NEW PACKERS ARE SHOWING IMPROVEMENT IN SQUAD DRILLS FOR GAME WITH PITTSBURGH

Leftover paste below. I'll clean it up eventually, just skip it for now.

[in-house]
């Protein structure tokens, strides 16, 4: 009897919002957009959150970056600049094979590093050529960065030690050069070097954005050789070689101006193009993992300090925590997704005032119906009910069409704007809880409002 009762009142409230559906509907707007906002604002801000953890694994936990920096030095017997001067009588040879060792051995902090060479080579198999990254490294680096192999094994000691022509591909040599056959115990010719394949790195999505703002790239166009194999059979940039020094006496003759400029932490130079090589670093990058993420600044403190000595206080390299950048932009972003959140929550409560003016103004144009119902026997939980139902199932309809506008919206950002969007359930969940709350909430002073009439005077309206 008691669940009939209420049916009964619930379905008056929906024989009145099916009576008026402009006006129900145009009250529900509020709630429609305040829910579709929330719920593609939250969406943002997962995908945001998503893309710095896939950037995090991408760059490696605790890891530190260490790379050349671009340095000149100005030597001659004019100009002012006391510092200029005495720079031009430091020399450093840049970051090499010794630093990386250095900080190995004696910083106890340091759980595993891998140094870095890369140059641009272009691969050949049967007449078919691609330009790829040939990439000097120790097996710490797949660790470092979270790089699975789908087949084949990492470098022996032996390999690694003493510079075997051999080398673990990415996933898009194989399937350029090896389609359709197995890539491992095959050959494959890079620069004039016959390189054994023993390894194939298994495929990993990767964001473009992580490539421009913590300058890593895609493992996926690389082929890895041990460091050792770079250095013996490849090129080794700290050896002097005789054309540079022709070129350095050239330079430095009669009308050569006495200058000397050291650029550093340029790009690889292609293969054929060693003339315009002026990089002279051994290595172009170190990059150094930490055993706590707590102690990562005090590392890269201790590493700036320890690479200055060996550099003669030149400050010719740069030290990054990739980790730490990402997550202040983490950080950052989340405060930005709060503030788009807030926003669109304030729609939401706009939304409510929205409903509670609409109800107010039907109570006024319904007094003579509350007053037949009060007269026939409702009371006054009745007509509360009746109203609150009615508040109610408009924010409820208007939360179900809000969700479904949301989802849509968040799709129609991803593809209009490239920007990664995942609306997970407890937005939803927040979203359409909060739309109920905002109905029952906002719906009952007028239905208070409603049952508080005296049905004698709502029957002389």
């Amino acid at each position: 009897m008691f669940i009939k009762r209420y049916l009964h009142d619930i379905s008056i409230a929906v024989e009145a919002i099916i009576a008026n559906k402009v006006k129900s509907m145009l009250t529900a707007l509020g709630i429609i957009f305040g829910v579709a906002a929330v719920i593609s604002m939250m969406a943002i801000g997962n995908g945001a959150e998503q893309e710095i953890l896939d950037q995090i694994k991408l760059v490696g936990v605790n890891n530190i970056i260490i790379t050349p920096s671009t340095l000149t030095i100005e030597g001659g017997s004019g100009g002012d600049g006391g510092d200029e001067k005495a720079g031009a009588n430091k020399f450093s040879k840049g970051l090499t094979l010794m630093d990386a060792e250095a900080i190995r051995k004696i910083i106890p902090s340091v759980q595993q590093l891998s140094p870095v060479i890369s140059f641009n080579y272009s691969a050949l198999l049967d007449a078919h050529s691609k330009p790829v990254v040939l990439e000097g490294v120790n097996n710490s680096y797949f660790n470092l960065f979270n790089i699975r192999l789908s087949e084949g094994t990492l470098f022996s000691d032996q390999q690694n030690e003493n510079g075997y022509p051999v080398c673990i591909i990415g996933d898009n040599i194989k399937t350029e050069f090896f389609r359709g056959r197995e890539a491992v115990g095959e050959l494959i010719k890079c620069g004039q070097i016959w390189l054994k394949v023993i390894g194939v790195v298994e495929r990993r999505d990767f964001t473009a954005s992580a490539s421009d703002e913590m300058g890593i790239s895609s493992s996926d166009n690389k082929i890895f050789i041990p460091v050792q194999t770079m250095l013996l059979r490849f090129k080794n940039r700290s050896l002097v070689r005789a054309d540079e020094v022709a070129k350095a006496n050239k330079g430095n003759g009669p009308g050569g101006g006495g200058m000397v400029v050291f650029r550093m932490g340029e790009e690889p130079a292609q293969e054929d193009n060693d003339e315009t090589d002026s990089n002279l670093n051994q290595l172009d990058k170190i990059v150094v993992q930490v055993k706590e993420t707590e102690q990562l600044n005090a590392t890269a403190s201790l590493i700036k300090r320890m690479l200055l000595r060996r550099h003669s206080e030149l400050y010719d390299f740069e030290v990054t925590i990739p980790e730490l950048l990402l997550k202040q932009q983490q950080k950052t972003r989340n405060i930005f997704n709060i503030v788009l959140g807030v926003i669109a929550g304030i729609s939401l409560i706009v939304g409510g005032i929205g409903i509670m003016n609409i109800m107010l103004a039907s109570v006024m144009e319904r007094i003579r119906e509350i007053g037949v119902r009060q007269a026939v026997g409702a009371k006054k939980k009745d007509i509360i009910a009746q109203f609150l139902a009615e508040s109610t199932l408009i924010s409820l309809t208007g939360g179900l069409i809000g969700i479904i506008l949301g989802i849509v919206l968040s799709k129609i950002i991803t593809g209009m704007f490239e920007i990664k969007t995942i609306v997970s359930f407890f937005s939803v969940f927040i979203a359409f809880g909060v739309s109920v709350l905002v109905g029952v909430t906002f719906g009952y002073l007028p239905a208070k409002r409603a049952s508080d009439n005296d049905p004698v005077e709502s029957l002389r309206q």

OCT 24 (Green Bay) - The probability that several new starters would push off at State Fair park, Milwaukee, when the Green Bay Packers play the Pittsburgh Steelers Sunday afternoon, was indicated by the Packers' lineup during rough work yesterday. For one thing, Coach Curly Lambeau indicated, for the first time this season almost all the men on the squad have reached the point where they can be played safely without endangering the outcome of the game. "We do not underestimate Pittsburgh, which we believe has a tough ball club," Lambeau said, "but at the same time we believe that many of our men who have been developing this season how have reached the point where they can carry the assignments." The scrimmage yesterday, conducted with pads, produced no new casualties, and the Packers will be able to send onto the field the same squad which played against the Lions last Sunday. The Green Bay team will leave for Milwaukee on the Milwaukee Road Chippewa Saturday afternoon, and as usual will headquarter at the Schroeder hotel. Some of the new men looked better yesterday than they have all year, and bore out the coach's statement regarding their availability. For one thing, it is probable that Lou Midler, the giant Minnesota lineman who has seen service at Pittsburgh, will start at right tackle. Midler is familiar with the Steelers' style of play and has been looking strong in practice...PLAYED GREAT FOOTBALL: Pete Tinsley, who performed well against Detroit, and bore up in the succeeding days at drill, will get a stiff workout Sunday and George Svendsen, after a two years' layoff from competition, definitely has found himself again. Svendsen played a magnificent game with a losing team last Sunday, and appears ready to take his former place among the best centers in the National league. Gust Zarnas is a good bet to play an increased amount of time at left guard, and Leo Disend, recent import from Brooklyn, will be used Sunday at left tackle. Disend was eligible to play last Sunday, but did not get into the game. Particularly gratifying is the work of Bob Adkins, who followed Larry Craig to the Packers by a year and is treading the same course. Adkins has acquired the needed smoothness on defense and offense, and his 50-yard touchdown run after grabbing Arnold Herber's forward pass against the Lions was one of the plays of the season...SWITCHED TO HALFBACK: Then there is Larry Buhler. Larry started the season at fullback, and when Joe Laws was injured he was switched to right halfback. For the last three weeks he has had trouble with his legs, but yesterday he was beginning to run the ball as he did in the early part of the season. He is sure to get a strenuous workout against the Steelers. One backfield combination which is working well is that of Adkins at blocking quarterback, Hal Van Every and Buhler at the halves and Eddie Jankowski at fullback. This setup provides the Packers with four good blockers in the same backfield, and will be hooked up with Ray Riddick, another fine blocker, at right end. It is likely to be especially effective when the Packers are faced with the necessity of going along the ground.